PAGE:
BENEFITING: Touch Foundation
ORGANIZER: Touch Foundation
EVENT DATE: Nov 03, 2013
The United States spends more on healthcare as a percentage of its GDP than any other country in the world. Even with this massive amount of funding, the Healthcare Debate that engulfs living rooms and courtrooms alike across the country remains complex: choosing between free market or publically funded solutions, managing increasing costs efficiently, and deciding to what degree society should be responsible for healthcare. Yet while this discussion rages on at home, there are those around the world whose discussion is far simpler, and whose threat is far worse.
Today, Tanzania has one of the worst doctor-to-patient ratios in the world; one doctor for every 200,000 people. In comparison, the UK alone has over one hundred and seventy thousand doctors to care for a population of less than sixty three million (a ratio of 1:370). What is the result of Tanzania’s medical personnel deficit? A healthcare system that ranks among the top 25 in both infant and maternal mortality rates, with over 1.4 million people living with HIV.
While the numbers speak for themselves, we can all understand Tanzania’s epidemic more intimately by looking at the own health care service. I have six doctors that I see on an annual basis: a primary care physician, a dentist, a neurologist, a dermatologist, a sports medicine specialist. In Tanzania, there is one doctor for every 200,000 people. The fact that many people in Tanzania never see a doctor during their entire life, while I see at least six every year, puts the scale of Tanzania’s healthcare crisis into perspective.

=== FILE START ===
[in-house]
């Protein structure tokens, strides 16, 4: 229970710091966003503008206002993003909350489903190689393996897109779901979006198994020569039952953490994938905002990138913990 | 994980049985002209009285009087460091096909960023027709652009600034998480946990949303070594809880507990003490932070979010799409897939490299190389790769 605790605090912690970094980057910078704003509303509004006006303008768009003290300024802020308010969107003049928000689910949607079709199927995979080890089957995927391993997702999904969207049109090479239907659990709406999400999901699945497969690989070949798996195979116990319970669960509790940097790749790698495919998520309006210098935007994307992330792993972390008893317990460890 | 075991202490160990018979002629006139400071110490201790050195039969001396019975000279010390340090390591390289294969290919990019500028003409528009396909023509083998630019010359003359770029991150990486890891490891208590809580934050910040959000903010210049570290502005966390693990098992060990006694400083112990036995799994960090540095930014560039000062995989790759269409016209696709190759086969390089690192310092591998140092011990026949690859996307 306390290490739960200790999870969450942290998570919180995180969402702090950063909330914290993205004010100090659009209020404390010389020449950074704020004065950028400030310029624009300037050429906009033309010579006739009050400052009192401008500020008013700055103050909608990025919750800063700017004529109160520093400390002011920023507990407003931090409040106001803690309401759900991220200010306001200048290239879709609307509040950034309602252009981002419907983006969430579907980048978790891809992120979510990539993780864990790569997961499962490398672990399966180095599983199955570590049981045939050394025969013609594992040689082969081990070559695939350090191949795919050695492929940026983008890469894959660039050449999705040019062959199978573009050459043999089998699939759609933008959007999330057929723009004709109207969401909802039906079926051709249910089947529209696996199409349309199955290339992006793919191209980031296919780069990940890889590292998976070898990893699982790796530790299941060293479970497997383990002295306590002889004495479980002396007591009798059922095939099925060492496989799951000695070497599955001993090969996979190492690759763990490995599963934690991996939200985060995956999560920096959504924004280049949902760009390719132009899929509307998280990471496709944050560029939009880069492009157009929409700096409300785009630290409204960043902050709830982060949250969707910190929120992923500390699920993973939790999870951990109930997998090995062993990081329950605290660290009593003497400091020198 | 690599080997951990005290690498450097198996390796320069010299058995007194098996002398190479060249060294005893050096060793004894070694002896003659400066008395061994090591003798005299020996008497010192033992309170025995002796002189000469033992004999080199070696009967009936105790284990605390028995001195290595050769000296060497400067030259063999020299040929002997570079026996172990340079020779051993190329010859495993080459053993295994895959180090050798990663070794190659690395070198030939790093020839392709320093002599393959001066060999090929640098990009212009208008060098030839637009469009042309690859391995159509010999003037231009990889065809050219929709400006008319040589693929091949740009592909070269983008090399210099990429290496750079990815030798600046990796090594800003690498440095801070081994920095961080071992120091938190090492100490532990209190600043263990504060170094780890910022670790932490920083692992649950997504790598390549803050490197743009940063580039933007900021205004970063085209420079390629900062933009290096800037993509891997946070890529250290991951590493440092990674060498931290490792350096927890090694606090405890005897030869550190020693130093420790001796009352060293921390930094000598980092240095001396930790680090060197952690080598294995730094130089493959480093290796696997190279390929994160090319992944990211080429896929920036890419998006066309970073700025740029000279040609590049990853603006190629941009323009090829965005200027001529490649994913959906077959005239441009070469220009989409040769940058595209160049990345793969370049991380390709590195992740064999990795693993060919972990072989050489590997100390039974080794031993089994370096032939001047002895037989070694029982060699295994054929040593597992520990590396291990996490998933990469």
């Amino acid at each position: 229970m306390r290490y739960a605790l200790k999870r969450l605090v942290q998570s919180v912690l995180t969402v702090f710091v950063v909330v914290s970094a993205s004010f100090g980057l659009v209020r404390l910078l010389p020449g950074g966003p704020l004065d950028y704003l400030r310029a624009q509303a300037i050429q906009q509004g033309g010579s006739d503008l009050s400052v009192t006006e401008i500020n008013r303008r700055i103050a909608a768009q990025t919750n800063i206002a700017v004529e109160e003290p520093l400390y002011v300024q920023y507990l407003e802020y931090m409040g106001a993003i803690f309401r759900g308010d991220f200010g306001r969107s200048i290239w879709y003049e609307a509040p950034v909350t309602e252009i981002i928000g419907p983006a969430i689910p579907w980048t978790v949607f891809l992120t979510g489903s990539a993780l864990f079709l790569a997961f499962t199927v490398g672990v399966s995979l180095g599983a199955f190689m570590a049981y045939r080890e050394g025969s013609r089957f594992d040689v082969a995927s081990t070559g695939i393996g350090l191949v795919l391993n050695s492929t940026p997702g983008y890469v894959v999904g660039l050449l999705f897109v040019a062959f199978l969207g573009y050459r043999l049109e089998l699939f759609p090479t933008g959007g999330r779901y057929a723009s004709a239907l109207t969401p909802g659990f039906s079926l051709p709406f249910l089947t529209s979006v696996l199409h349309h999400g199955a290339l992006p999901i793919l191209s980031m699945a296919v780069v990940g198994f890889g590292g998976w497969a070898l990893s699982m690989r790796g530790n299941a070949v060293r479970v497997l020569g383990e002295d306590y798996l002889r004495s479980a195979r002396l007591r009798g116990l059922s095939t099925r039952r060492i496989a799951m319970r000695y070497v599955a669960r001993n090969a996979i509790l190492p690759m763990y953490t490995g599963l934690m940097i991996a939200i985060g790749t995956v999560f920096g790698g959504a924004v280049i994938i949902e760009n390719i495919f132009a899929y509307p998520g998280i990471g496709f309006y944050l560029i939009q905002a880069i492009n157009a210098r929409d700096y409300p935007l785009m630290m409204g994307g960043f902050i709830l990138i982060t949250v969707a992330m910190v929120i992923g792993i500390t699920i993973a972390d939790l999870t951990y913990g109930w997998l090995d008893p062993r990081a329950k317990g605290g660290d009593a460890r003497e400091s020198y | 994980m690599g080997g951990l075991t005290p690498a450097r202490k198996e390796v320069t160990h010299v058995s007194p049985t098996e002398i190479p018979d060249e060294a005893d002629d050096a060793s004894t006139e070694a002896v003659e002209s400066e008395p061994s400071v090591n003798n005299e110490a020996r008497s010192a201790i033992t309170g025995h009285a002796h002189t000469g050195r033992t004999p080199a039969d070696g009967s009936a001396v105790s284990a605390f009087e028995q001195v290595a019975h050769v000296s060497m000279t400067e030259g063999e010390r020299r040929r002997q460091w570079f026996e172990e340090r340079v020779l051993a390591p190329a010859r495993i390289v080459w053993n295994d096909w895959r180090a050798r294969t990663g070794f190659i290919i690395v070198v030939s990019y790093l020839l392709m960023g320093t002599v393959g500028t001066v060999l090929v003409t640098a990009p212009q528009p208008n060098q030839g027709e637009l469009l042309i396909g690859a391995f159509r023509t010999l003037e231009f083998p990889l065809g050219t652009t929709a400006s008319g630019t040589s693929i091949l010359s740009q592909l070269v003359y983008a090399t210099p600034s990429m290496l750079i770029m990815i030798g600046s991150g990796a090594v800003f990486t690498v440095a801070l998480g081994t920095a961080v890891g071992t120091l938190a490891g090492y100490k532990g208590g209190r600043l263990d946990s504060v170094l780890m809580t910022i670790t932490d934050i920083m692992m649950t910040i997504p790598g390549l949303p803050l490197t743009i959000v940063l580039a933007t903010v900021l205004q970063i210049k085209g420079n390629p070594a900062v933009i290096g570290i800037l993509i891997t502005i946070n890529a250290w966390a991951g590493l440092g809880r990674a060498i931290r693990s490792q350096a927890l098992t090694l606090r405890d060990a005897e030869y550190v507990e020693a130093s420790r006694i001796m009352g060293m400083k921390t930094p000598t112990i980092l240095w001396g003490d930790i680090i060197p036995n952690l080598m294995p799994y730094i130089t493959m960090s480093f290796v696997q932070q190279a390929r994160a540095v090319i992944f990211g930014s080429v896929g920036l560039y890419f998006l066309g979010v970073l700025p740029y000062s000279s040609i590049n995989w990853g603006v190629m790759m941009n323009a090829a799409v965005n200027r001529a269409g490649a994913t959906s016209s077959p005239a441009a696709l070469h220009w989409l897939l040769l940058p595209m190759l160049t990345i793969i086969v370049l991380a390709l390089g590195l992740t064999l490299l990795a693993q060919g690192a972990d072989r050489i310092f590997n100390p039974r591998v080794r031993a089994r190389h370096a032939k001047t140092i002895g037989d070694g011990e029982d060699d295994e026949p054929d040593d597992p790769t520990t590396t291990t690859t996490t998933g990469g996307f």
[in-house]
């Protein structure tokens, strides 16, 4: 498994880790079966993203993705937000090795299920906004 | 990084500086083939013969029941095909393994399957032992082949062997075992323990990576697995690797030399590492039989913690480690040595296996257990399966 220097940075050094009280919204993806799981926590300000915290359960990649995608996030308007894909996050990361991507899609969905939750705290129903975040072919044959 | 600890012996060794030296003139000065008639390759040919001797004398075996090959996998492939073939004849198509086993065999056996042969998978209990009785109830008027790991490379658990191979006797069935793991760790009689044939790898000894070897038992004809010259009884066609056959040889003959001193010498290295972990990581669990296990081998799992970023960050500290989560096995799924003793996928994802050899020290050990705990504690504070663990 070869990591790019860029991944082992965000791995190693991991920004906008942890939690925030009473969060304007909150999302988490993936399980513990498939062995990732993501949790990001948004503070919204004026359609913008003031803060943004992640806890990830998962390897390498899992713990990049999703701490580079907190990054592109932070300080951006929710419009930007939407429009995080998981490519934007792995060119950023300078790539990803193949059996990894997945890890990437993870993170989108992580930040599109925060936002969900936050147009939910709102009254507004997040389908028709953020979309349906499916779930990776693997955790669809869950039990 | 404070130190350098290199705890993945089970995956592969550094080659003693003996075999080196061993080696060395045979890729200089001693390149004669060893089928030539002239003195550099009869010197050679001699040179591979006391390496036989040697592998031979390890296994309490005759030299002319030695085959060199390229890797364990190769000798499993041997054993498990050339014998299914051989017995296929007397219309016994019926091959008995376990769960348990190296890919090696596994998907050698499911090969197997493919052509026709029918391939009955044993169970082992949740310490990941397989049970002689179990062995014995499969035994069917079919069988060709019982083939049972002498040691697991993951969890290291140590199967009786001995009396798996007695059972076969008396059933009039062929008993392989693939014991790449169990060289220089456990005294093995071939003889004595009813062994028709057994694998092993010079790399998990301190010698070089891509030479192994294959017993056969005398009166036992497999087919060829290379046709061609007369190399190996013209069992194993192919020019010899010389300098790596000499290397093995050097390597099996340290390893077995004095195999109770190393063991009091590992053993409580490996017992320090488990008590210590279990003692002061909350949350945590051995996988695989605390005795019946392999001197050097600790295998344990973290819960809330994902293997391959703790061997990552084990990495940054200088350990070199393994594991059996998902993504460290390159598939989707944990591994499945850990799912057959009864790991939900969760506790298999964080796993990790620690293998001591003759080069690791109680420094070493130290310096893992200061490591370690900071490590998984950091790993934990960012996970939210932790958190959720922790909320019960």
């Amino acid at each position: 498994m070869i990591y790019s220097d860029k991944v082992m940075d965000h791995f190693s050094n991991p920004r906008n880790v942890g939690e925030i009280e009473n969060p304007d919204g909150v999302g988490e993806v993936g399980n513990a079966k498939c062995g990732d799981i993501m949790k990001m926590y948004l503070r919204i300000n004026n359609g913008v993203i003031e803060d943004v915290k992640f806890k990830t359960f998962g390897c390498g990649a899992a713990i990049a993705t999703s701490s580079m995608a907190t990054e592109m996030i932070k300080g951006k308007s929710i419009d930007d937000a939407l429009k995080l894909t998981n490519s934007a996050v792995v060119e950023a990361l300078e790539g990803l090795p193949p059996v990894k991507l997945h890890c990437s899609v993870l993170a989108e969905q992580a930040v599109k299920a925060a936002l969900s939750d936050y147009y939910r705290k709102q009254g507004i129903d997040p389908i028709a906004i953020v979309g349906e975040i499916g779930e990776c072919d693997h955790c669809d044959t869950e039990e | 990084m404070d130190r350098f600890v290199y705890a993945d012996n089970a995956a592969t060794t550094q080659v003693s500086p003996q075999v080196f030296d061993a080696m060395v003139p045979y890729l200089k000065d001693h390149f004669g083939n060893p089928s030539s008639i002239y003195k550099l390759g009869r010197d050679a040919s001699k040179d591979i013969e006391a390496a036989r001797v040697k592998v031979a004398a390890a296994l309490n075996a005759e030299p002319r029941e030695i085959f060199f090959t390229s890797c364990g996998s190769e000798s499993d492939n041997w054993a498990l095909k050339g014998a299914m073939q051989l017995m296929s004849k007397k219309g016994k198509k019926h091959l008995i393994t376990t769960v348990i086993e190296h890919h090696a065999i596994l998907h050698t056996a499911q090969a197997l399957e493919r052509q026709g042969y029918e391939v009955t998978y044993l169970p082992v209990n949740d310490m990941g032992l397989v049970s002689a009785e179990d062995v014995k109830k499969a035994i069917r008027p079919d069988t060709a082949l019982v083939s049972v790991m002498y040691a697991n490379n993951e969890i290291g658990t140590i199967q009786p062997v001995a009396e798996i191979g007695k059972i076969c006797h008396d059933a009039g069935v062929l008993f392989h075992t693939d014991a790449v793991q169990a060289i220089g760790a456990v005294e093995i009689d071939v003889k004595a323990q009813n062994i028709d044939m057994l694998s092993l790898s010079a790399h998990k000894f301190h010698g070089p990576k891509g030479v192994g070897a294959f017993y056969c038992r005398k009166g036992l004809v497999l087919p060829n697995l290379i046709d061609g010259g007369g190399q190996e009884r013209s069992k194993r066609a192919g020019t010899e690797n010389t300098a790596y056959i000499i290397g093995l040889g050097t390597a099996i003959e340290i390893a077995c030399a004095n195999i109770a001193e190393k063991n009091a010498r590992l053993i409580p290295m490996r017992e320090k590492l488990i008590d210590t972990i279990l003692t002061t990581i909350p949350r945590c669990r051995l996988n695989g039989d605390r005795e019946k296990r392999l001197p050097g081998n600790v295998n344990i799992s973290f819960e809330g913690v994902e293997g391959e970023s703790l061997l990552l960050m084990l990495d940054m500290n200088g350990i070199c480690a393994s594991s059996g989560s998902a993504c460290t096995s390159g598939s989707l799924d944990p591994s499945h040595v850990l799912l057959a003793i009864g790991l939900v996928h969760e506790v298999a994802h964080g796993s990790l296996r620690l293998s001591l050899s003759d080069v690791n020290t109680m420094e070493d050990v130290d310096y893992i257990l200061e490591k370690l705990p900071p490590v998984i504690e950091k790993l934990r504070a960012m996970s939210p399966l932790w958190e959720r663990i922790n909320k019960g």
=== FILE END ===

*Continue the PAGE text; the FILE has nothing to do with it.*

Fortunately, while the majority of us can sympathize with the healthcare situation in Tanzania, there are those out there actively making a difference, namely The Touch Foundation. The Touch Foundation operates with the primary goal of training and increasing the capacity of medical doctors, nurses, lab technicians, radiographers, and other medical workers throughout Tanzania. Ultimately, the foundation envisions creating a sustainable network of people and resources that will allow patients in even the most remote areas of the country to receive the medical treatment they need. Eventually, this system could serve as a model for other countries in sub-Saharan Africa to follow.
I first became aware of the healthcare crisis in Tanzania when my friend Hannah returned from a three month stint in Mwanza. Hannah spent three months in Tanzania doing fieldwork for the Touch Foundation, an organization striving to increase the number of trained healthcare workers in Tanzania. I was struck by many of Hannah’s experiences in Tanzania, but in particular, the level of poverty that exists largely as a result of poor healthcare. The ability to simply show up to work healthy and in full capacity is something I know I personally take for granted. Hannah’s message to me was that in Tanzania, no one has the luxury to take their health for granted.
To date, the Touch Foundation has witnessed incredible success through its efforts. The Foundation has currently contributed over $26 million in cash and in-kind contributions, which has helped graduate about 10% of all healthcare workers in Tanzania. These efforts are on pace to increase the number of doctors in Tanzania by 30% by 2014.
I am humbled to have the opportunity to partner with an organization that is having such direct and positive results on a tremendously important issue. With your help, I will raise over $3,000 for the Touch Foundation, and on November 3rd, run on behalf of those across Tanzania who could use our Touch!